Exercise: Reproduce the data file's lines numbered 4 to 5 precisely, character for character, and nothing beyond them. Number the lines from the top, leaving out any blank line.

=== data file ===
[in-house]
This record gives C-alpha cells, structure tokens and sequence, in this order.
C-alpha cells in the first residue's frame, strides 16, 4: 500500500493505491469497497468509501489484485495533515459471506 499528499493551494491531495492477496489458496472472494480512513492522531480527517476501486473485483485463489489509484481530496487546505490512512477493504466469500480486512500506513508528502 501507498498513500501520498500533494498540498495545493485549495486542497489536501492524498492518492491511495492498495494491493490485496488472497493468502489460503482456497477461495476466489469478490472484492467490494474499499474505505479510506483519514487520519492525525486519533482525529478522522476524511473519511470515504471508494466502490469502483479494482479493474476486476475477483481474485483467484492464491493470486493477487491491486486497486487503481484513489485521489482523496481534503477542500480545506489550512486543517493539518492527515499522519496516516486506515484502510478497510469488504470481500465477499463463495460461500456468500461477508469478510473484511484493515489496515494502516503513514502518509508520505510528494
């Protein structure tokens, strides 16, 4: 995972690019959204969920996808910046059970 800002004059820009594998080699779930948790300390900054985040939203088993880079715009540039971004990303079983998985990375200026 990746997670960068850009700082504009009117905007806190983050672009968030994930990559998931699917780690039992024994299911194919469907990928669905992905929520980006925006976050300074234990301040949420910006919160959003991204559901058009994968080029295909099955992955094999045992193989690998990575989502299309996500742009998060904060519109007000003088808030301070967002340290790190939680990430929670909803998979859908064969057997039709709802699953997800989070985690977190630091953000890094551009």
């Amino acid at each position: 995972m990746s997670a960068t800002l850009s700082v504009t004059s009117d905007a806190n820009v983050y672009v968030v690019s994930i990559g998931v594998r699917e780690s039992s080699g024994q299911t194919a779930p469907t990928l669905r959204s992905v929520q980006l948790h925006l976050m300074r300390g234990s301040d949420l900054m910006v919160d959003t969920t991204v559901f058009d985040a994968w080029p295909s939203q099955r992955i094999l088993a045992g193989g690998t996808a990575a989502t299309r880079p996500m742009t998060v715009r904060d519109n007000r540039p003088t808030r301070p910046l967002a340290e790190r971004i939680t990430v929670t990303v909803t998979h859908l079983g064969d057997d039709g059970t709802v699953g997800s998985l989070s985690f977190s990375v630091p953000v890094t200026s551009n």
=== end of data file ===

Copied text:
């Protein structure tokens, strides 16, 4: 995972690019959204969920996808910046059970 800002004059820009594998080699779930948790300390900054985040939203088993880079715009540039971004990303079983998985990375200026 990746997670960068850009700082504009009117905007806190983050672009968030994930990559998931699917780690039992024994299911194919469907990928669905992905929520980006925006976050300074234990301040949420910006919160959003991204559901058009994968080029295909099955992955094999045992193989690998990575989502299309996500742009998060904060519109007000003088808030301070967002340290790190939680990430929670909803998979859908064969057997039709709802699953997800989070985690977190630091953000890094551009």
């Amino acid at each position: 995972m990746s997670a960068t800002l850009s700082v504009t004059s009117d905007a806190n820009v983050y672009v968030v690019s994930i990559g998931v594998r699917e780690s039992s080699g024994q299911t194919a779930p469907t990928l669905r959204s992905v929520q980006l948790h925006l976050m300074r300390g234990s301040d949420l900054m910006v919160d959003t969920t991204v559901f058009d985040a994968w080029p295909s939203q099955r992955i094999l088993a045992g193989g690998t996808a990575a989502t299309r880079p996500m742009t998060v715009r904060d519109n007000r540039p003088t808030r301070p910046l967002a340290e790190r971004i939680t990430v929670t990303v909803t998979h859908l079983g064969d057997d039709g059970t709802v699953g997800s998985l989070s985690f977190s990375v630091p953000v890094t200026s551009n």